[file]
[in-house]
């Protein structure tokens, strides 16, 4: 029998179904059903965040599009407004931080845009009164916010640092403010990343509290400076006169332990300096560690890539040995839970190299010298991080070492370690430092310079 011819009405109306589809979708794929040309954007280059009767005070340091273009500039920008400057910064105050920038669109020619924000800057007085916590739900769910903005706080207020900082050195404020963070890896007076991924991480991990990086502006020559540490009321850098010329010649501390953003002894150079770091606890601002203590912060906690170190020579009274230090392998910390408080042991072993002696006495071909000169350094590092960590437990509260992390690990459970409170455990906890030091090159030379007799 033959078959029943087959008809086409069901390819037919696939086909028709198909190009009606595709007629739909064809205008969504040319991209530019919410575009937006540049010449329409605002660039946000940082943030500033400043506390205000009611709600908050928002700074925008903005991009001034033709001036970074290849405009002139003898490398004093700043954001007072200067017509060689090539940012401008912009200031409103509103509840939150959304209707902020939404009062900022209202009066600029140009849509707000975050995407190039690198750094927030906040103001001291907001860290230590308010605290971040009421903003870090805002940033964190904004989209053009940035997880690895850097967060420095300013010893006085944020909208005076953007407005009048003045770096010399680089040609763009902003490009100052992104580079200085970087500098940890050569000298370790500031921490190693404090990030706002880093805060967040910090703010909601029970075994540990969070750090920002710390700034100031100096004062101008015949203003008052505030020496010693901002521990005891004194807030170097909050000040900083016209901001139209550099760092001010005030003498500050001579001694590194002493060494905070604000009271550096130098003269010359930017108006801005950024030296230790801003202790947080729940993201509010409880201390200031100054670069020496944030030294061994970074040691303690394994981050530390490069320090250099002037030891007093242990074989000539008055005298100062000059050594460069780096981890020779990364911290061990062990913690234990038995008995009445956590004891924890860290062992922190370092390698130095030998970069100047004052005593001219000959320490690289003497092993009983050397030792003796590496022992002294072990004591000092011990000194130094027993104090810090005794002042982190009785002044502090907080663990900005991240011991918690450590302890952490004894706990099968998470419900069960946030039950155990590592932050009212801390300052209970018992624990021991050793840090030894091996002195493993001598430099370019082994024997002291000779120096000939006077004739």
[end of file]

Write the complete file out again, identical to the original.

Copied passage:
[in-house]
């Protein structure tokens, strides 16, 4: 029998179904059903965040599009407004931080845009009164916010640092403010990343509290400076006169332990300096560690890539040995839970190299010298991080070492370690430092310079 011819009405109306589809979708794929040309954007280059009767005070340091273009500039920008400057910064105050920038669109020619924000800057007085916590739900769910903005706080207020900082050195404020963070890896007076991924991480991990990086502006020559540490009321850098010329010649501390953003002894150079770091606890601002203590912060906690170190020579009274230090392998910390408080042991072993002696006495071909000169350094590092960590437990509260992390690990459970409170455990906890030091090159030379007799 033959078959029943087959008809086409069901390819037919696939086909028709198909190009009606595709007629739909064809205008969504040319991209530019919410575009937006540049010449329409605002660039946000940082943030500033400043506390205000009611709600908050928002700074925008903005991009001034033709001036970074290849405009002139003898490398004093700043954001007072200067017509060689090539940012401008912009200031409103509103509840939150959304209707902020939404009062900022209202009066600029140009849509707000975050995407190039690198750094927030906040103001001291907001860290230590308010605290971040009421903003870090805002940033964190904004989209053009940035997880690895850097967060420095300013010893006085944020909208005076953007407005009048003045770096010399680089040609763009902003490009100052992104580079200085970087500098940890050569000298370790500031921490190693404090990030706002880093805060967040910090703010909601029970075994540990969070750090920002710390700034100031100096004062101008015949203003008052505030020496010693901002521990005891004194807030170097909050000040900083016209901001139209550099760092001010005030003498500050001579001694590194002493060494905070604000009271550096130098003269010359930017108006801005950024030296230790801003202790947080729940993201509010409880201390200031100054670069020496944030030294061994970074040691303690394994981050530390490069320090250099002037030891007093242990074989000539008055005298100062000059050594460069780096981890020779990364911290061990062990913690234990038995008995009445956590004891924890860290062992922190370092390698130095030998970069100047004052005593001219000959320490690289003497092993009983050397030792003796590496022992002294072990004591000092011990000194130094027993104090810090005794002042982190009785002044502090907080663990900005991240011991918690450590302890952490004894706990099968998470419900069960946030039950155990590592932050009212801390300052209970018992624990021991050793840090030894091996002195493993001598430099370019082994024997002291000779120096000939006077004739």